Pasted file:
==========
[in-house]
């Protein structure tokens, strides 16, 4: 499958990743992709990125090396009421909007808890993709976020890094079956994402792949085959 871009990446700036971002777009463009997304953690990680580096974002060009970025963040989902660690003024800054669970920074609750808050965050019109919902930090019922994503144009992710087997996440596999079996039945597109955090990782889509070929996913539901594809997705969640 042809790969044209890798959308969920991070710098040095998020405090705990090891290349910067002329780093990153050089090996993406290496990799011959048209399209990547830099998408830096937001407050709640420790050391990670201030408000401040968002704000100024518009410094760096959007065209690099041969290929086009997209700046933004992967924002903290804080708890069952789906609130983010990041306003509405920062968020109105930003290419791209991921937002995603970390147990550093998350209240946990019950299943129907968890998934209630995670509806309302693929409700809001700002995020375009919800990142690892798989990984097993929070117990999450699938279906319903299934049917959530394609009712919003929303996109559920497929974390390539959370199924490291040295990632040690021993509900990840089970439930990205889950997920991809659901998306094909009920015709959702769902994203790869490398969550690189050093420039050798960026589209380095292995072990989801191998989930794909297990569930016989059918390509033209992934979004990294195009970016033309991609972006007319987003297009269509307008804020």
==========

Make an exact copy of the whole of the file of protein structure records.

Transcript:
[in-house]
């Protein structure tokens, strides 16, 4: 499958990743992709990125090396009421909007808890993709976020890094079956994402792949085959 871009990446700036971002777009463009997304953690990680580096974002060009970025963040989902660690003024800054669970920074609750808050965050019109919902930090019922994503144009992710087997996440596999079996039945597109955090990782889509070929996913539901594809997705969640 042809790969044209890798959308969920991070710098040095998020405090705990090891290349910067002329780093990153050089090996993406290496990799011959048209399209990547830099998408830096937001407050709640420790050391990670201030408000401040968002704000100024518009410094760096959007065209690099041969290929086009997209700046933004992967924002903290804080708890069952789906609130983010990041306003509405920062968020109105930003290419791209991921937002995603970390147990550093998350209240946990019950299943129907968890998934209630995670509806309302693929409700809001700002995020375009919800990142690892798989990984097993929070117990999450699938279906319903299934049917959530394609009712919003929303996109559920497929974390390539959370199924490291040295990632040690021993509900990840089970439930990205889950997920991809659901998306094909009920015709959702769902994203790869490398969550690189050093420039050798960026589209380095292995072990989801191998989930794909297990569930016989059918390509033209992934979004990294195009970016033309991609972006007319987003297009269509307008804020």